Ongoing ACIAR work in Aceh, is helping farmers recover and improve livelihoods after the 2004 tsunami. Mirah Nuryati, ACIAR’s acting Country Manager Indonesia, recently visited the region and saw firsthand how an alliance between a women farmers group and project partners is setting an inspiring example to others...
It was a hot sunny day when I visited the beautiful village of Naga Umbang, in Aceh Besar District in Nanggroe Aceh Darussalam, the western-most province of Indonesia. It was in this province that more than 150,000 people lost their lives and many more lost their families and properties in the 2004 tsunami.
The tsunami has devastated this village. Tonnes of debris were dumped by the catastrophe and caused severe damage to the agricultural lands. The soil has become very saline and thus infertile to plant new crops, and much of it has been abandoned. The farmers have gone through very difficult times due to low agricultural productivity and unsuccessful harvests.
|(image: P Jones)|
A crowd of woman farmers were working in the field when we arrived. Their colourful outfits and cheerful faces were a stark contrast to the dirty yet promising soils they were working on!
Ibu Zainabon, a mother of three, is leader of the ‘Seeds of Hope’) women farmer group involved with (ACIAR research in rehabilitating Aceh. This group of 40 members is divided into two sub-groups; one focusing on cropping systems, and the other on poultry farming.
|Ibu Zainabon leads Tunas Harapan (Seeds of Hope) |
women farmers group (image: P Jones)
Her responsibilities as leader are to mobilise activities among the members, lead discussions and be the main point of contact for the other agencies involved in the project. These include the Aceh Assessment Institute for Agricultural Technology (better known as the Balai Pengkajian Teknologi Pertanian or ), Agricultural Services (extension staff and non-government organisations. ),
She told me how her group got involved in ACIAR’s work back in 2010. They were interested in learning from the project about ways to make use of abandoned land and produce some crops. The group’s interest and participation was most welcome, as it has triple-fold benefits: increasing agricultural productivity, providing a good source of food and improving the farmers’ livelihoods.
Various crops such as tomato, chilli, string bean, watercrest, spinach, cucumber, papaya, watermelon and many more were planted on the abandoned land. The yields were to fulfil their household consumption needs, as well as to be sold in nearly local markets.
|Ibu Zainabon talking with BPTP researchers |
Ir. M. Ferizal and Ir. Teuku Iskandar (image: P Jones)
There has been a lot of positive interaction and synergy involving different stakeholders in this project. BPTP researchers have been tirelessly providing much-needed advice and assistance to the group. Dinas Pertanian and dedicated extension staff provide valuable inputs and help with monitoring the activity in the fields. The Indonesian and Australian researchers have been working together to address technical hurdles on the project. And, most of all, the interaction among the women’s group is fantastic.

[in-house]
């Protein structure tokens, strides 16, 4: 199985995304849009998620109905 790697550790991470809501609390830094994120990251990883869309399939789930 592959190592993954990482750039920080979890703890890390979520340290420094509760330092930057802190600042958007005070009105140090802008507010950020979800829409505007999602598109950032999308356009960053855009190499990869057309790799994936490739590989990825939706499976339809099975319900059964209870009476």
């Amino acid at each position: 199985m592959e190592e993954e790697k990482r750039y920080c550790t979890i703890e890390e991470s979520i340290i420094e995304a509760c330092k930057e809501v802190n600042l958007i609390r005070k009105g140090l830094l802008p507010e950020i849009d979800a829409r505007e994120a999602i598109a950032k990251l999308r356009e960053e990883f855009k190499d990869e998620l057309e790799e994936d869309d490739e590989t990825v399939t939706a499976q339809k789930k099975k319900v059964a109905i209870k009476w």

Impressed by the group’s achievements, a local cement industry has provided them with fertilizer, a hand-tractor and water pump, which can be rented by other farmers, and thus provides additional income to the Tunas Harapan group.
The Tunas Harapan women farmers group has become an excellent model, a system that has been adopted by the local government and introduced to other areas within the Aceh Besar District. BPTP has facilitated visits by Tunas Harapan to other farmers’ groups to enable them to share their experience and success stories.
|Ibu Zainabon presenting on Tunas Harapan|
(image: P Jones)
Having been so successful in leading the farmer group, Ibu Zainabon has now been appointed as a member of the National Farmers Association representing the Aceh Besar District and as an ‘ambassador’ at some agricultural events.
For the future, Ibu Zainabon wants to realise her dream of improving the group’s focus on poultry farming, and to form a women farmer cooperative.
By ACIAR’s acting Country Manager Indonesia ,
ACIAR project SMCN/2007/040 – Building more profitable and resilient farming systems in Nanggroe Aceh Darussalam and New South Wales
This project is led by , and aims to improve the livelihoods of farmers in the coastal farming areas of Aceh Besar, Pidie, Pidie Jaya, Bireuen and Aceh Barat. Key project activities include supporting women farmers groups, developing a network for women in agriculture, research and demonstration for a range of crops in the coastal farming system, and capacity building for extension services. See NSW DPI’s project website
ACIAR also has fisheries-related research in Aceh, aiming to re-establish coastal aquaculture as a key source of income and employment. Also see related Partners article ‘Building Aceh’s aquaculture’